Category: Afternoon Classes

Weekly Reports – Grad Classes, Final Weeks

Conflict and Diplomacy (Ms. Jessica Markstrom, Instructor)

We continued an exploration of the causes of civil conflict by reinforcing economic sources, evaluating group and individual reasons, and addressed how the flow of weapons can also create instability. We watched “Dr. Strangelove or: How I Learned to Stop Worrying and Love the Bomb” for the rest of the short week. This movie provides a biting evaluation of the Cold War and brinkmanship with nuclear weapons. While dated, the issue of accidental war in an age of nuclear weapons coincided with topics we discussed earlier in the summer.

 

Grad Psychology (Dr. Linda Brannon, Instructor)

During week 4, we began topics related to social psychology. Students had chosen topics upon which they were to prepare information to share with the class. We also saw Crash Course videos on social psychology topics. Students had papers due on Thursday.

Our final week consisted of discussions and evaluations of several of the most controversial studies in psychology, including Milgram’s study on obedience and Zimbardo’s prison study, which was conducted at Stanford University. These studies raised ethical questions due to the disturbing results. In addition, we will have an exam on Thursday, which will have a similar format to the exams we have had throughout the session, plus some written questions that will require evaluation of topics in social psychology.


Weekly Reports – Afternoon Classes, Final Weeks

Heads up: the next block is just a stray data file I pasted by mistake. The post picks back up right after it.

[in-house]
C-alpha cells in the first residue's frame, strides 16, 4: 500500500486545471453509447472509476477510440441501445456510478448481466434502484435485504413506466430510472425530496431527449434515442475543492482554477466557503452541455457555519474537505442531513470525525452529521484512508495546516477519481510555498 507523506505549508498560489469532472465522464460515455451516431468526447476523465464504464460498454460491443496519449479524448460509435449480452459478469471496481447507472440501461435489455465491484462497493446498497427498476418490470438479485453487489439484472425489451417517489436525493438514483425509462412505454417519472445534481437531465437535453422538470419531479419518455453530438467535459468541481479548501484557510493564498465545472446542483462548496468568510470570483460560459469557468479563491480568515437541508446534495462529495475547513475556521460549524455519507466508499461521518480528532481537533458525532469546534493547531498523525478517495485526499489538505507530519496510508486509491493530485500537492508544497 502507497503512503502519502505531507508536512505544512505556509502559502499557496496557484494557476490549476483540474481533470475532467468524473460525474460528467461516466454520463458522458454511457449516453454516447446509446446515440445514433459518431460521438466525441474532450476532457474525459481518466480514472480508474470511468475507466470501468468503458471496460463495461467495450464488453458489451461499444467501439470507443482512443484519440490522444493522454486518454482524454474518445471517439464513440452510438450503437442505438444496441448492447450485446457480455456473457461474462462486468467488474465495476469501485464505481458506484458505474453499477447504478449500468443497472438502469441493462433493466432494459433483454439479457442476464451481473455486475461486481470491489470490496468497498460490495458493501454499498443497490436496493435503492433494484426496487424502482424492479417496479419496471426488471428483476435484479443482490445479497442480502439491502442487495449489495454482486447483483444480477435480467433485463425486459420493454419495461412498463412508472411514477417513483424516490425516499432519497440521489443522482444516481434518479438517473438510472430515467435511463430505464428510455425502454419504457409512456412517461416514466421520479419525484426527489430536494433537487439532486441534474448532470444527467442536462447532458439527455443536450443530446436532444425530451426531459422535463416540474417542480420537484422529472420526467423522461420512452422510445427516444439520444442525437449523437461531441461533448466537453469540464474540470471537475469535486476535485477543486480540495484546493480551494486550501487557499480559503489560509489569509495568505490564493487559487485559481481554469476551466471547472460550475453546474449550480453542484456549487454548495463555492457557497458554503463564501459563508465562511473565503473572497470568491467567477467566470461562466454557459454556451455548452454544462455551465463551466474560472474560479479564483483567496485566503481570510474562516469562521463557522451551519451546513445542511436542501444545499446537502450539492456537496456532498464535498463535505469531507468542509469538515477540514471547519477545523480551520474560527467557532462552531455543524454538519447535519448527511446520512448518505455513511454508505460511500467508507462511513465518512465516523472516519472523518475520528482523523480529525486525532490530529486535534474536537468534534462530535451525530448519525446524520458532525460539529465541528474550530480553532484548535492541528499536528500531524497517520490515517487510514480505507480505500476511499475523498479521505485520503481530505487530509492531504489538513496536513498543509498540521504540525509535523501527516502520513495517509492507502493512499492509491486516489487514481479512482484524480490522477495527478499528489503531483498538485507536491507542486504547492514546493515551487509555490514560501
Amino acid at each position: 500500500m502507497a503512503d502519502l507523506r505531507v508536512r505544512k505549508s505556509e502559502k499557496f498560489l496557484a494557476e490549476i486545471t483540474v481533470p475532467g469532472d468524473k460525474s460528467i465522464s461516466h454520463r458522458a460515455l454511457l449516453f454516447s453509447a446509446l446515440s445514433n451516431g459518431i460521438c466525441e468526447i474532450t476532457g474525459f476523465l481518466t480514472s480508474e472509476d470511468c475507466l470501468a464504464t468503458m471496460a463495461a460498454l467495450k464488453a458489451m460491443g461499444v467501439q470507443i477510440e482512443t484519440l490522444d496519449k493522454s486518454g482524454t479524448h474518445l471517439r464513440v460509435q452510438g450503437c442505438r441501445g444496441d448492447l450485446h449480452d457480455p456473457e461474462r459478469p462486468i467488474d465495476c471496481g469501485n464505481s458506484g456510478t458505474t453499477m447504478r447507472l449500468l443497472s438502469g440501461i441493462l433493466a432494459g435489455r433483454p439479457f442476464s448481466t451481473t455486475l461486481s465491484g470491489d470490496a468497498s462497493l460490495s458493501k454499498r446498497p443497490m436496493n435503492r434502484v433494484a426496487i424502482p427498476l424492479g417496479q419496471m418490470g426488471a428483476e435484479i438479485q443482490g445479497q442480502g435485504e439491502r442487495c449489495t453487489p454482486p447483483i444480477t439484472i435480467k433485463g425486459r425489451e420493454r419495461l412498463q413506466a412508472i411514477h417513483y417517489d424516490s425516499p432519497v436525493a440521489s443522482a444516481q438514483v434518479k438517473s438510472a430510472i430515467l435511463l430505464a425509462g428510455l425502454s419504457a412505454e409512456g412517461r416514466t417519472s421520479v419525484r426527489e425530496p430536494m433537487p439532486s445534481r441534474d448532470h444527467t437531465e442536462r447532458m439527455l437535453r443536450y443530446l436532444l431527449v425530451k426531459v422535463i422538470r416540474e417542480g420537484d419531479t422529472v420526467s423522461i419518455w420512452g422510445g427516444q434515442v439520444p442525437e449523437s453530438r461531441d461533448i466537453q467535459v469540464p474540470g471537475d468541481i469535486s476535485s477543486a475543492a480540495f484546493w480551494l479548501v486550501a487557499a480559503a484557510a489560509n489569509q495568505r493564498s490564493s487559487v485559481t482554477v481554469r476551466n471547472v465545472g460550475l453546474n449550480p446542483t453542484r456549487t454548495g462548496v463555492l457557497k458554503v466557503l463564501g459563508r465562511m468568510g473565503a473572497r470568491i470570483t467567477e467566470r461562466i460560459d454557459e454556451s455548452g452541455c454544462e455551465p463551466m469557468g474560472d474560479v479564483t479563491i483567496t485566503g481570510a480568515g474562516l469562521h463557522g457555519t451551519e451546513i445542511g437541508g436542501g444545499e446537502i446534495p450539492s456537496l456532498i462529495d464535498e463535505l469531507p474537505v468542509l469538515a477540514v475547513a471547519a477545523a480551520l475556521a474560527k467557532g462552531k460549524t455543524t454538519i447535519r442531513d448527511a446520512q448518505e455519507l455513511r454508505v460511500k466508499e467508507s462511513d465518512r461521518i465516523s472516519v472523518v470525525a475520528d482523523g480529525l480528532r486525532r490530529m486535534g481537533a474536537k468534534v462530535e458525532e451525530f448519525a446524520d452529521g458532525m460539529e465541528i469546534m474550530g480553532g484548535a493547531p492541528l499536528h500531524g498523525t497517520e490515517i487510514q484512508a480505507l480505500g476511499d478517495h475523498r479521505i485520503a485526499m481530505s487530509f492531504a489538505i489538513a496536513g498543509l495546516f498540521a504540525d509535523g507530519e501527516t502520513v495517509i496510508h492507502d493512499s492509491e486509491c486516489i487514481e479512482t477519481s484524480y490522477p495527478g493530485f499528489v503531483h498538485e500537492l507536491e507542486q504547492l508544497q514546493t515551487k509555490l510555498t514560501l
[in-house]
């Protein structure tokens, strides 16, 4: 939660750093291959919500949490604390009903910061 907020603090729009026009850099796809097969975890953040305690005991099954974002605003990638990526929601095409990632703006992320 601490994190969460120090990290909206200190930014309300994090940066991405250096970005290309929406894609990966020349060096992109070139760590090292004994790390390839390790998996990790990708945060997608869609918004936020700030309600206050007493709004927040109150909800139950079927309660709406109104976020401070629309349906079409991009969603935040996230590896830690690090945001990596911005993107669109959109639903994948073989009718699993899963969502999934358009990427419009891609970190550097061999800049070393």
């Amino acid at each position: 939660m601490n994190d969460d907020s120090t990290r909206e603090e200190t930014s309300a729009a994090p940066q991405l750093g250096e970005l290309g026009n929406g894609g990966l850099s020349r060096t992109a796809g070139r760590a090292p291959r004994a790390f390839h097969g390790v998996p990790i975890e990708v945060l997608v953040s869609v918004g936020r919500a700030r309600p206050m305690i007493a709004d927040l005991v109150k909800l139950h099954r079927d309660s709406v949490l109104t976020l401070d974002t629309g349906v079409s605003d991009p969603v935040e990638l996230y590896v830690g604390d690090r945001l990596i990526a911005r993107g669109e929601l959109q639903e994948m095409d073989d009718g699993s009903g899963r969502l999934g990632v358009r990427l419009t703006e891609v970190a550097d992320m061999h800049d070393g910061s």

Here are some reports from the teachers of each of our afternoon classes for the last week in the Program. We have organized them by class:

Choir (Colette Tanner, Instructor)

The students are working very hard on preparing their music for the end of the summer concert. Students have also been taking rhythmic and melodic dictation. All of their repertoire is listed on our GPGC CHOIR BLOG with listening links. We have discussed our END OF THE SUMMER BRIDGE PROJECT that is due next Wednesday. We have also discussed dress for the end of the year concert. The students seem excited about their songs and I greatly enjoy working with them.

 

Computer Tech (Barry Humphus, Instructor)

Students were introduced to the Arduino platform and Integrated Developer Environment and constructed their first of several electronic circuits.

 

Critical Thinking (Ms. Jessica Markstrom, Instructor) 

This week students participated in a quiz bowl. Questions come from a high school Quiz Bowl tournament. We also played games. Games included Blokus, Chess, Hippos and Crocs, Lords of Waterdeep, Score Four, Set, Stratego, Tsuro, and Twixt.


Weekly Reports – Afternoon Classes, Week Three

Here are some reports from the teachers of each of our afternoon classes for the last week in the Program. We have organized them by class:

Choir (Colette Tanner, Instructor)

This week we have been focusing on memorizing and perfecting the first half of our concert. We have also worked to solidify the vocal parts on our 2 traditional songs of STOPPING BY WOODS and THE IMPOSSIBLE DREAM. In past years, these have fallen by the wayside but I am determined that these be learned this summer. (As one students pointed out…this may be Mrs. Tanner’s “Impossible Dream.”) In theory & ear training, we have begun taking RHYTHMIC DICTATION using both simple rhythms (quarter notes, eighth notes, half notes, whole notes and their respective rhythms) and advanced rhythms (dotted notes, triplets, syncopation). They are singing scales in a 6 part canon and are able to sing the 5 pentatonic scales in a serpentine setting. We have begun working in mixed formation to promote independent singing. The students are able to self-evaluate their performances in a very productive way.